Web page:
@Alternative and readily available fuel source..... Unfortunately the pollutants inherent in the ASBO supply are even worse that of fossil fuel. Consider, if you will, the junk food consumed in the production of that supply !! OTOH bring back chariots !! A six ASBOpower chariot will do nicely for urban areas !! Acceleration and course can be controlled by the proximity of a dangled Big Mac !! Pearl handled whips are optional extras !!
@Heard of peak oil?
Heard of the massive new strike off the coast of Brazil? Third largest field in the world, I hear, and that's just the start. There are predicted oil reserves off most of south america and under the south atlantic that have yet to be tested because the technology to drill that deep under water was only recently perfected. New technologies are also allowing previously ignored 'less than idea' fields to be re-assessed for production.
The high price of crude is partly due to Chavez and other oil producers being tits and - mainly - increased demand from India, China and other emerging economies. If peak oil were the sole cause of rising prices we wouldn't see the current massive, demand-driven rise in primary commodities like cobalt, aluminium, iron and copper, caused by the same growing economies.
Sure, we'll run out of oil one day, but not *just* yet.
<-- not angry, just flaring off excess gas... :)
@Heard of peak oil?
Yes. It has estimated recoverable reserves of 10, 000 million barrels of oil, and probably won't be into commercial production for another 10 years.
Which at our current rate of consumption of some 80m per day, will last 125 days. So even if the total reserve of 30bn barrels is sucked dry, it'll last just about a year.
And the high price of oil is being sustained by tiny facts like the production of the Mexican Canterell field dropping by 10% per year.
Mexican Canterell field dropping by 10%
North Sea is back to '79 levels as well.
Not enough food...
... due to using crops as fuel?
Well there are +6.5 billion people on the planet:
Soylent Green may now be a viable alternative to corn.
> The high price of crude is partly due to...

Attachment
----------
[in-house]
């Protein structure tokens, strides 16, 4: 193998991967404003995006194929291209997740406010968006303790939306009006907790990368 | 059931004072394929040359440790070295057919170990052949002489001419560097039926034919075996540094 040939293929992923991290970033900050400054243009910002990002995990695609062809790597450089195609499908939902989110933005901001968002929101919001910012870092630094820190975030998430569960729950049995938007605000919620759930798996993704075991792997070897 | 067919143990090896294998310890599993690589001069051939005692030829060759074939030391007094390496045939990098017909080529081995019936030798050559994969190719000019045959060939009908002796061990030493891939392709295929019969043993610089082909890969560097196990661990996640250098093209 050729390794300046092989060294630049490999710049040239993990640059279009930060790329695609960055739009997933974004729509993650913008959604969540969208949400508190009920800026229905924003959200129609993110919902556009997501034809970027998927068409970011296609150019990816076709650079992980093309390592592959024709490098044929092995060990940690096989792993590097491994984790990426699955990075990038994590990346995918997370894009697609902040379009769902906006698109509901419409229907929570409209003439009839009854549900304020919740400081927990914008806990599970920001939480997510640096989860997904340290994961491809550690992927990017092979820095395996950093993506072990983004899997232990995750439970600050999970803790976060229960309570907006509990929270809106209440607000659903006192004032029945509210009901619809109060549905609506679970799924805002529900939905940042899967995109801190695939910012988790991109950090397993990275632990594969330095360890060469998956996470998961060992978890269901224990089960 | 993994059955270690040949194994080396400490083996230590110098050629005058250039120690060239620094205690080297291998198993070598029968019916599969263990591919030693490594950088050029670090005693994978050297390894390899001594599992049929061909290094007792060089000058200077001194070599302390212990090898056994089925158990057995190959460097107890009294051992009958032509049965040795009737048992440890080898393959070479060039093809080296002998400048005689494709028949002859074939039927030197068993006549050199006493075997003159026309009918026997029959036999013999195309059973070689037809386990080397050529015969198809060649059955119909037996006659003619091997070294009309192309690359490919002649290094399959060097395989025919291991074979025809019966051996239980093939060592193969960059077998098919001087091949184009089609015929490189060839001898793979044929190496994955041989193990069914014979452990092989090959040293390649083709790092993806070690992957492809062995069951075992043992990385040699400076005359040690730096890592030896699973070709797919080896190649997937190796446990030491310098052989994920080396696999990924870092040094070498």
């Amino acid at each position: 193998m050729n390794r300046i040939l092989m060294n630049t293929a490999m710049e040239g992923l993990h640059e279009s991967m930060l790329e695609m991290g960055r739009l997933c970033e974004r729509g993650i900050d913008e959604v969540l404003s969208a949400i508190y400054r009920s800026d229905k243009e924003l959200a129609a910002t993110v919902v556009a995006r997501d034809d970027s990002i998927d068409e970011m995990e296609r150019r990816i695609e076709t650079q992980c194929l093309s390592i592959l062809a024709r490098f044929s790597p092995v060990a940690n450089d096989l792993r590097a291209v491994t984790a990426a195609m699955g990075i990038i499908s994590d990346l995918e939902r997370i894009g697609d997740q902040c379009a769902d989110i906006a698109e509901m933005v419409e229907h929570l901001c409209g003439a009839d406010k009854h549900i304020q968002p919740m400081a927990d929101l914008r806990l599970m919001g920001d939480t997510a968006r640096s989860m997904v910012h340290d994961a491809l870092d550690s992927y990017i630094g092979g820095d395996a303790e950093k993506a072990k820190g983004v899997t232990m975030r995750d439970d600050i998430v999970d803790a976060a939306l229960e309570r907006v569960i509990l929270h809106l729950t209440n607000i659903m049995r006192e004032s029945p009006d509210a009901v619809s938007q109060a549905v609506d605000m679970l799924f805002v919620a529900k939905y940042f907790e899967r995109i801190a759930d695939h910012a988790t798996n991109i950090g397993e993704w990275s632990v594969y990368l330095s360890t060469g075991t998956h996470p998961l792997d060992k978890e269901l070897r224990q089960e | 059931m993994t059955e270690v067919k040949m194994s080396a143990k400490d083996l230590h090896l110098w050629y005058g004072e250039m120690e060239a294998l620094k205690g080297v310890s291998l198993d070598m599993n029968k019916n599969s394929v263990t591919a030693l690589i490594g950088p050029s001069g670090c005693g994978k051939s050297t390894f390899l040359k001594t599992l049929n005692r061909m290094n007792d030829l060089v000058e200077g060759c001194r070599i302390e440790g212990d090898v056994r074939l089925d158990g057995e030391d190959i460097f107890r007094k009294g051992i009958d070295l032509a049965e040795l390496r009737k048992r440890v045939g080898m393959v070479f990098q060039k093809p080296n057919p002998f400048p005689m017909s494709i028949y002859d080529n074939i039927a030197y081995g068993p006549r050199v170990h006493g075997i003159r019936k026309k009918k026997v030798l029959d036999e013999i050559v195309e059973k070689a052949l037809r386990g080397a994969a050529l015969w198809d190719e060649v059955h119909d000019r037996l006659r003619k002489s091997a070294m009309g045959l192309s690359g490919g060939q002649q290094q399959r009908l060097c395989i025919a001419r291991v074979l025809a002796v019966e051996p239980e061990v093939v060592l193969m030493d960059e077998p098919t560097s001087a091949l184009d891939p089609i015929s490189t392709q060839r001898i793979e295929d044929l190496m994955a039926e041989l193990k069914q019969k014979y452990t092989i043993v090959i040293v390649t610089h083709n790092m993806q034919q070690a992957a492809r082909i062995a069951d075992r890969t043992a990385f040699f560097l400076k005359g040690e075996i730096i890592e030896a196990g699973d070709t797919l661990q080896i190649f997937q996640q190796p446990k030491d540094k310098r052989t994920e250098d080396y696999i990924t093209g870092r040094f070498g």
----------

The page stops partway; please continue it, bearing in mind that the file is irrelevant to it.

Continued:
+1 for being up to date. -2 for the neoCon Chavez line. Heard of futures and options?
Biodiesel from tropical forests
What really incenses me - after a lifetime of never buying tropical hardwoods - is that the biodiesel now running 1/40th of my car is quite likely sourced from palm oil grown on devasted Indonesian rainforest.
I'm all for local, sustainable biomass, but this whole biofuel malarky is an attempted (and royally failed) attempt to look like Government is doing something while assiduously avoiding fixing the real problem, which is the appalling inefficiency of vehicles and our transport systems in general.
Paris because she has about as strong a gasp of market economics and unintended consequences as the Powers That Be.
What? Peak Oil? Is that oil is that comes from the top of a mountain? Because certainly you can't be talking about there not being enough oil to supply demand.
The idea (myth) that we are running out of oil is almost as old as the idea (myth) that we are running out of coal. In the 1800's everyone was afraid of running out of coal (Jules Verne even writes about it in several of his stories), but guess what, they found more coal and created new technologies to use previously unusable coal and we're still doing fine.
While I guess I'm a bit of a greenie myself it is important to note that I'm also fairly pragmatic. We have plenty of oil and will continue to have oil for a long time. Don't be afraid and don't use (buy into) scare tactics to get people to change their habits. Everyone is much better off coming with the facts, and the truth - not emotional vomit.
carbon footprint studies for bio-diesels?
A commercial bio-diesel plant just opened near family and so its caught my attention. They use the waste from the neighboring pork processing plant to produce bio-diesel and glycerin as the major byproduct which is used as a food supplement for the pigs. The community seems to love it due to the huge reduction in solid waste coming out of the pork plant. Ive been unable to locate any studies regarding the carbon cost of producing such a fuel or emissions when burned, though and was wondering if anyone has seen any study results for this.
Well I don't know what you would call taking one of the most productive and efficient oil companies in South America and running it into the ground if not "being a tit"...